The first Forever stamp was issued April 12, 2007

The Liberty Bell stamp image is unveiled at the dedication ceremony in Philadelphia on April 12, 2007. From left are Alan Kessler, then-vice chair of the USPS Board of Governors; Frank Neri, a local district manager at the time; and Dennis Reidenbach, then-superintendent of the National Park Service.

April 12, 2024
Who says nothing is forever anymore?

The Postal Service’s first Forever stamp — the Liberty Bell — was issued on April 12, 2007, and dedicated that day at Philadelphia’s Independence Hall.

By July of that year, 1.2 billion had been sold.

The subject of the stamp was fitting, as the stamp liberated USPS and its customers from the accounting complications of denominated stamps.

And like the Liberty Bell, it has stood the test of time.

The Forever stamp’s purpose was to streamline price changes for the organization and eliminate the need for customers to add catch-up low-denomination stamps whenever postage rates went up.

It also did away with the need for “rate-change” stamps.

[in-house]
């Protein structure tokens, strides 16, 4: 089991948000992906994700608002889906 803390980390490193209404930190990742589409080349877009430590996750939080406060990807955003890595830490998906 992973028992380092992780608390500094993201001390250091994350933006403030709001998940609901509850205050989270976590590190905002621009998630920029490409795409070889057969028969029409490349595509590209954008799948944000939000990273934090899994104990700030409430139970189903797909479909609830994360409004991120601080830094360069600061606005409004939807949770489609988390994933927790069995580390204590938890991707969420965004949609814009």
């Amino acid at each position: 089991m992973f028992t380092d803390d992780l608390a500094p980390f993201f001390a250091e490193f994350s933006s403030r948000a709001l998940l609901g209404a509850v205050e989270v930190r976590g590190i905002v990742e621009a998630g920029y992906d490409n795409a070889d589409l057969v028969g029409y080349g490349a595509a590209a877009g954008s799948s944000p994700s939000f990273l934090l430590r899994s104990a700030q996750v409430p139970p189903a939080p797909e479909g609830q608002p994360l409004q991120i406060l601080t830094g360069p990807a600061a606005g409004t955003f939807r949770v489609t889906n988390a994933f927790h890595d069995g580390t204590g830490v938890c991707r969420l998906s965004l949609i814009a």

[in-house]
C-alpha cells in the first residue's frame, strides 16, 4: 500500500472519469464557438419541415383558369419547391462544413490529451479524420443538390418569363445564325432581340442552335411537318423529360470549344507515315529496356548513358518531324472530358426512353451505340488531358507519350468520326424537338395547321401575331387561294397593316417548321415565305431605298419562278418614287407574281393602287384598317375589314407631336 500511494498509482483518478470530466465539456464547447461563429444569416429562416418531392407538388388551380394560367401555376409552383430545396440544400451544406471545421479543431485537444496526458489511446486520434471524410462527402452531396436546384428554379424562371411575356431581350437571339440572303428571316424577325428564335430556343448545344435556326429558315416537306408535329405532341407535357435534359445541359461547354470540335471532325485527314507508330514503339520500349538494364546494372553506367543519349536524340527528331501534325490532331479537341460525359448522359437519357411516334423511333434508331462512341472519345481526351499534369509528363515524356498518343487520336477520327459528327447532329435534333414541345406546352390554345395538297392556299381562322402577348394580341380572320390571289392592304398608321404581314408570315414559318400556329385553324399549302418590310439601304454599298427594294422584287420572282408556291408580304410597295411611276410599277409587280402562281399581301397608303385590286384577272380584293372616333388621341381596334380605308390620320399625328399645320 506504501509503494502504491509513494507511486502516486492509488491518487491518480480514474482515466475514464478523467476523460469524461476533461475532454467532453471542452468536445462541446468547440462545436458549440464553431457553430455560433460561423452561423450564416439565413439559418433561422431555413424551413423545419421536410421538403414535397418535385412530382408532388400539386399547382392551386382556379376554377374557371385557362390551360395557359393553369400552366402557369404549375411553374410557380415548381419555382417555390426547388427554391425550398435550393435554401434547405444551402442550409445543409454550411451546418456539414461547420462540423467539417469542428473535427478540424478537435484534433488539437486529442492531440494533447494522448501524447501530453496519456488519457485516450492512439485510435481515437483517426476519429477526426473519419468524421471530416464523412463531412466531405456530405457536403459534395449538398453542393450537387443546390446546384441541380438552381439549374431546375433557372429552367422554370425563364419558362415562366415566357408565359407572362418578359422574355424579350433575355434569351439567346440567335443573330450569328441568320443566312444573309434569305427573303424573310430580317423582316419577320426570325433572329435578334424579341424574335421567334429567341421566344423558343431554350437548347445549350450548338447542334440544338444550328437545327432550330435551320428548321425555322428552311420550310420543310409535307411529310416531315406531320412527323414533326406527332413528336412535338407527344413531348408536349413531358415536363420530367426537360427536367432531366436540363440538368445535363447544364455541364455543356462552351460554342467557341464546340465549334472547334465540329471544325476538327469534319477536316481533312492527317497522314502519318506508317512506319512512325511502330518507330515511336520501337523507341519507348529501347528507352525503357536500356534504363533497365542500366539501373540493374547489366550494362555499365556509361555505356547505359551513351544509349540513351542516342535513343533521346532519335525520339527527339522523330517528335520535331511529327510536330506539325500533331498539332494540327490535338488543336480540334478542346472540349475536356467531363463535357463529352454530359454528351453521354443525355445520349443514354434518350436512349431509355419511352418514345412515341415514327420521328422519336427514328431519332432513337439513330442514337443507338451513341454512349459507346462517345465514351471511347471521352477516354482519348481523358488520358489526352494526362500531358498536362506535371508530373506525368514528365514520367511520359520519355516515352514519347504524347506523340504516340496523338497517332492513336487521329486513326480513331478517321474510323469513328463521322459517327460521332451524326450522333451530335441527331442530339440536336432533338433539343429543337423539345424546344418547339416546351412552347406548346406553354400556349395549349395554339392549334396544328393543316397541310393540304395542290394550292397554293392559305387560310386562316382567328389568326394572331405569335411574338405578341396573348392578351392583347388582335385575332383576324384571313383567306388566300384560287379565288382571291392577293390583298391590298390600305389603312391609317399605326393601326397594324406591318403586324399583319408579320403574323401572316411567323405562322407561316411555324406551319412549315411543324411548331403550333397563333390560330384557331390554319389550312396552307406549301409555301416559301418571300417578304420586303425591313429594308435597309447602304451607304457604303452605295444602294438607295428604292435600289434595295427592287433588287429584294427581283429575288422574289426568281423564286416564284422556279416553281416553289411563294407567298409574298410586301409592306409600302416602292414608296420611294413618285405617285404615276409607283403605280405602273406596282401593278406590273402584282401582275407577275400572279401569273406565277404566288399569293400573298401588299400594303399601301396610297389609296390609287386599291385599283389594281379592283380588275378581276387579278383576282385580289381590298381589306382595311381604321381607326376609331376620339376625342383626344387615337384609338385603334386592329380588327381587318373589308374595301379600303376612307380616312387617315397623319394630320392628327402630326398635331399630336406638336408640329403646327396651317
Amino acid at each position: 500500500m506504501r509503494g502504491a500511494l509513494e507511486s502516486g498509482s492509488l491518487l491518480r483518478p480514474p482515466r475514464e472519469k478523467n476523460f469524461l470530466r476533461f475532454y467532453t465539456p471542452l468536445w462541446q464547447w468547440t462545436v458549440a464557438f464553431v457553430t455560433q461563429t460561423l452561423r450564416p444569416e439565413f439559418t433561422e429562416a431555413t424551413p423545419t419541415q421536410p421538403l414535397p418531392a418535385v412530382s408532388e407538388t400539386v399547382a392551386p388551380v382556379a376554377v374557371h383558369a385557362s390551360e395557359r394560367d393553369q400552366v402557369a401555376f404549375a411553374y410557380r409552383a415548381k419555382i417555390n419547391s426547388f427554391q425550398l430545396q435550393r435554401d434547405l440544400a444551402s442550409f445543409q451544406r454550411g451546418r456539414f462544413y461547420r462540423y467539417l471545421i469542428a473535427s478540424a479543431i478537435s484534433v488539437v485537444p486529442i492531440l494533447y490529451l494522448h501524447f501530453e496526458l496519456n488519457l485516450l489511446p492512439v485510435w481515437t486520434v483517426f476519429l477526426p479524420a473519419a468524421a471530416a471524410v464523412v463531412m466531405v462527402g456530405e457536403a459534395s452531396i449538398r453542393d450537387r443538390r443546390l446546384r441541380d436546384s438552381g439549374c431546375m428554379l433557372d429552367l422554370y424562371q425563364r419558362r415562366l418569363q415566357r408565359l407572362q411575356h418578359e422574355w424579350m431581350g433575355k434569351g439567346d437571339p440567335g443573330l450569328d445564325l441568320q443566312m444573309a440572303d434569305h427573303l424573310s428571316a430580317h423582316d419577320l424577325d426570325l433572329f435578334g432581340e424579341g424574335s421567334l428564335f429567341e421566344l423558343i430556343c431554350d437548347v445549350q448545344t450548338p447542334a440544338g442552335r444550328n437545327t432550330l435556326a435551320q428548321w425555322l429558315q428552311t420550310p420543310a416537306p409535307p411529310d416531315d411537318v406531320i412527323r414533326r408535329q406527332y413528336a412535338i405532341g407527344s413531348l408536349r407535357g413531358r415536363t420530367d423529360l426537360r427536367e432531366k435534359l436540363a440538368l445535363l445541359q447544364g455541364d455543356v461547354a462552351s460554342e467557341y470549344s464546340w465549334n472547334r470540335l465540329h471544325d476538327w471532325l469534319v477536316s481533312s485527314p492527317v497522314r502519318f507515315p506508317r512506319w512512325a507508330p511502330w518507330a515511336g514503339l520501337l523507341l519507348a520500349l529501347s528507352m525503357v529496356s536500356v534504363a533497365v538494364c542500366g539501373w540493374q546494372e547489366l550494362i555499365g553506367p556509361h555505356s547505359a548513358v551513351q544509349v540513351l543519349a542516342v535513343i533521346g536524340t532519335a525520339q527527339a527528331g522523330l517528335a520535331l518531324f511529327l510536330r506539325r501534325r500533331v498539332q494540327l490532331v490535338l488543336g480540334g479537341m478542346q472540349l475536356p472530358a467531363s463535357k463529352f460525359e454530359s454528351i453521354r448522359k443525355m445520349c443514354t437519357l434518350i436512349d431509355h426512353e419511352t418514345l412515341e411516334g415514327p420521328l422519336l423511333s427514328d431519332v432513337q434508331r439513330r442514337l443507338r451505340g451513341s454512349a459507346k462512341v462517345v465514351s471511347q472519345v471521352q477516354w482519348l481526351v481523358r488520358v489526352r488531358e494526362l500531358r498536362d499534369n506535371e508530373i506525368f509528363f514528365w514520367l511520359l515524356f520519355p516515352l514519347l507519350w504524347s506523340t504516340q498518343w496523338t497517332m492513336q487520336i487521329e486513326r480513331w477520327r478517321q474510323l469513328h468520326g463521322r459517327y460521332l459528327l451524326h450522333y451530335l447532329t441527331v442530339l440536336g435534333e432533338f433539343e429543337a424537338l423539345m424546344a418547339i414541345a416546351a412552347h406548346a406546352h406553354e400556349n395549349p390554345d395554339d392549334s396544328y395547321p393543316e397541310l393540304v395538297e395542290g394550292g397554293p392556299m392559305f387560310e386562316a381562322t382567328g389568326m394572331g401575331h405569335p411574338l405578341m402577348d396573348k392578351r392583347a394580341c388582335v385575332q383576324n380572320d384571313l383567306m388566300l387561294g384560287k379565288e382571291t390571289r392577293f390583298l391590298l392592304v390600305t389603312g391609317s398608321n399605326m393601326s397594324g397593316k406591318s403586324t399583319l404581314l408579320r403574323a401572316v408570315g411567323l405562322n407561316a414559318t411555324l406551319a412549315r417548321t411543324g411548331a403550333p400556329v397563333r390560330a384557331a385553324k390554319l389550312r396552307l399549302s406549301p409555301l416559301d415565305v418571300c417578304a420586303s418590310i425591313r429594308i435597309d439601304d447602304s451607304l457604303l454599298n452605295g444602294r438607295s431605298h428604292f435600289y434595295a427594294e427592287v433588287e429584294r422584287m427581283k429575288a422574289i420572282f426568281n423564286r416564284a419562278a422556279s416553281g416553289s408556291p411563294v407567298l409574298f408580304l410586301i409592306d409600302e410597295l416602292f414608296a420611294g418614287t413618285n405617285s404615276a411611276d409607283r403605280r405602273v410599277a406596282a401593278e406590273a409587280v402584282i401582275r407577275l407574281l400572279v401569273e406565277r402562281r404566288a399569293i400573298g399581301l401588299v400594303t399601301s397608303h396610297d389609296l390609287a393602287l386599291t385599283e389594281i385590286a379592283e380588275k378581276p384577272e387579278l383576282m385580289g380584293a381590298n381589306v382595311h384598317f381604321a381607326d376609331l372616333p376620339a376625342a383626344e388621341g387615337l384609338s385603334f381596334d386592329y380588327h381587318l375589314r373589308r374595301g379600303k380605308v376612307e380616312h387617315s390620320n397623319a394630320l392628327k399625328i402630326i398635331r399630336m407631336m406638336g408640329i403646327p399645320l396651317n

In the inflationary mid-1970s, the lag time between the announcement of a price change and its review by the Postal Regulatory Commission prompted USPS to release rate-change or “alphabet” stamps in the interim. These unloved issues were not denominated but cost customers the new postage rate.

The first rate-change stamp was “A”; the last of these stopgap measures was “H,” issued in 1998.

In 2006, postal officials requested a new form of stamp resembling those the United Kingdom had been producing for years, which simply used “1st” or “2nd” for classes of mail.

The Forever stamp was the answer: It would forever be equal in value to the current single-piece First-Class Mail 1-ounce price, with no catch-up or alphabet stamps required.

However, all other stamps remained denominated.

In 2010, more Forever stamp issues were released, including one featuring a set of holiday evergreen-themed designs and another that showed the Statue of Liberty and U.S. flag.

Finally, in 2011, the Postal Service made all new First-Class Mail 1-ounce commemorative stamps Forever stamps.

In 2012, a few days before a new price change took effect, The Columbus Dispatch in Ohio summed it up this way:

“Monday’s first-class stamp-price hike might be the last time people have to worry about a certain tricky issue — mailing a letter with an old stamp on the weekend before a price increase.

“Using Forever stamps means that won’t be a problem anymore.”

Source: USPS

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